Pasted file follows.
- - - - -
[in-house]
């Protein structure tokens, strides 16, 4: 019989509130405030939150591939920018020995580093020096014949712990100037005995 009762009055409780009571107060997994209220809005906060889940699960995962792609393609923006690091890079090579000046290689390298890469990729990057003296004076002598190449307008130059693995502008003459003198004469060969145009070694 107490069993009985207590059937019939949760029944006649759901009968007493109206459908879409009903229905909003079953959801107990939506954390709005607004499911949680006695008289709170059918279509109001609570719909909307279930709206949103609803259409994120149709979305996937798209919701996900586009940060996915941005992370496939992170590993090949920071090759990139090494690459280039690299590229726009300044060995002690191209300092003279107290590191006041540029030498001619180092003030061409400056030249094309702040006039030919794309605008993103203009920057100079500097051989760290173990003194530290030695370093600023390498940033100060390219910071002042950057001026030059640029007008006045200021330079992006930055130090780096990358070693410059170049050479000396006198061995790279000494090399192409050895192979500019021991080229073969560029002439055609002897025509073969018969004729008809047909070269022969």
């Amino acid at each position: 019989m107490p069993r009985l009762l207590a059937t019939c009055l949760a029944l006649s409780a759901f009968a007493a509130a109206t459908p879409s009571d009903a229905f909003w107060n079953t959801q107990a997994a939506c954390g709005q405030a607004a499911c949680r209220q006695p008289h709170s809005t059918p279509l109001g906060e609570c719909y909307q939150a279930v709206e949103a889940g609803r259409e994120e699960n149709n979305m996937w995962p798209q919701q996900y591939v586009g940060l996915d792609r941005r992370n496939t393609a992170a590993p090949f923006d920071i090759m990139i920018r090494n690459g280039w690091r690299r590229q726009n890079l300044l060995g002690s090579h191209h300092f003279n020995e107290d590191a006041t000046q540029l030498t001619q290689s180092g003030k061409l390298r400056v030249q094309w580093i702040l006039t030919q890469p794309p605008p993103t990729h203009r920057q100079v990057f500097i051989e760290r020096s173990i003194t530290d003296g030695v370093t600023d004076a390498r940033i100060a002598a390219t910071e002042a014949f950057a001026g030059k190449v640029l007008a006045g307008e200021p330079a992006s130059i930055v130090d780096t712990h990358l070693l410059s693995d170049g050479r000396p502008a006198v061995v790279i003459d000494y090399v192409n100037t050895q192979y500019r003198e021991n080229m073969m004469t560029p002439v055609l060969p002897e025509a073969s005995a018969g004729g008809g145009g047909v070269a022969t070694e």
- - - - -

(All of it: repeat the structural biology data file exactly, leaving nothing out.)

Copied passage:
[in-house]
């Protein structure tokens, strides 16, 4: 019989509130405030939150591939920018020995580093020096014949712990100037005995 009762009055409780009571107060997994209220809005906060889940699960995962792609393609923006690091890079090579000046290689390298890469990729990057003296004076002598190449307008130059693995502008003459003198004469060969145009070694 107490069993009985207590059937019939949760029944006649759901009968007493109206459908879409009903229905909003079953959801107990939506954390709005607004499911949680006695008289709170059918279509109001609570719909909307279930709206949103609803259409994120149709979305996937798209919701996900586009940060996915941005992370496939992170590993090949920071090759990139090494690459280039690299590229726009300044060995002690191209300092003279107290590191006041540029030498001619180092003030061409400056030249094309702040006039030919794309605008993103203009920057100079500097051989760290173990003194530290030695370093600023390498940033100060390219910071002042950057001026030059640029007008006045200021330079992006930055130090780096990358070693410059170049050479000396006198061995790279000494090399192409050895192979500019021991080229073969560029002439055609002897025509073969018969004729008809047909070269022969």
């Amino acid at each position: 019989m107490p069993r009985l009762l207590a059937t019939c009055l949760a029944l006649s409780a759901f009968a007493a509130a109206t459908p879409s009571d009903a229905f909003w107060n079953t959801q107990a997994a939506c954390g709005q405030a607004a499911c949680r209220q006695p008289h709170s809005t059918p279509l109001g906060e609570c719909y909307q939150a279930v709206e949103a889940g609803r259409e994120e699960n149709n979305m996937w995962p798209q919701q996900y591939v586009g940060l996915d792609r941005r992370n496939t393609a992170a590993p090949f923006d920071i090759m990139i920018r090494n690459g280039w690091r690299r590229q726009n890079l300044l060995g002690s090579h191209h300092f003279n020995e107290d590191a006041t000046q540029l030498t001619q290689s180092g003030k061409l390298r400056v030249q094309w580093i702040l006039t030919q890469p794309p605008p993103t990729h203009r920057q100079v990057f500097i051989e760290r020096s173990i003194t530290d003296g030695v370093t600023d004076a390498r940033i100060a002598a390219t910071e002042a014949f950057a001026g030059k190449v640029l007008a006045g307008e200021p330079a992006s130059i930055v130090d780096t712990h990358l070693l410059s693995d170049g050479r000396p502008a006198v061995v790279i003459d000494y090399v192409n100037t050895q192979y500019r003198e021991n080229m073969m004469t560029p002439v055609l060969p002897e025509a073969s005995a018969g004729g008809g145009g047909v070269a022969t070694e």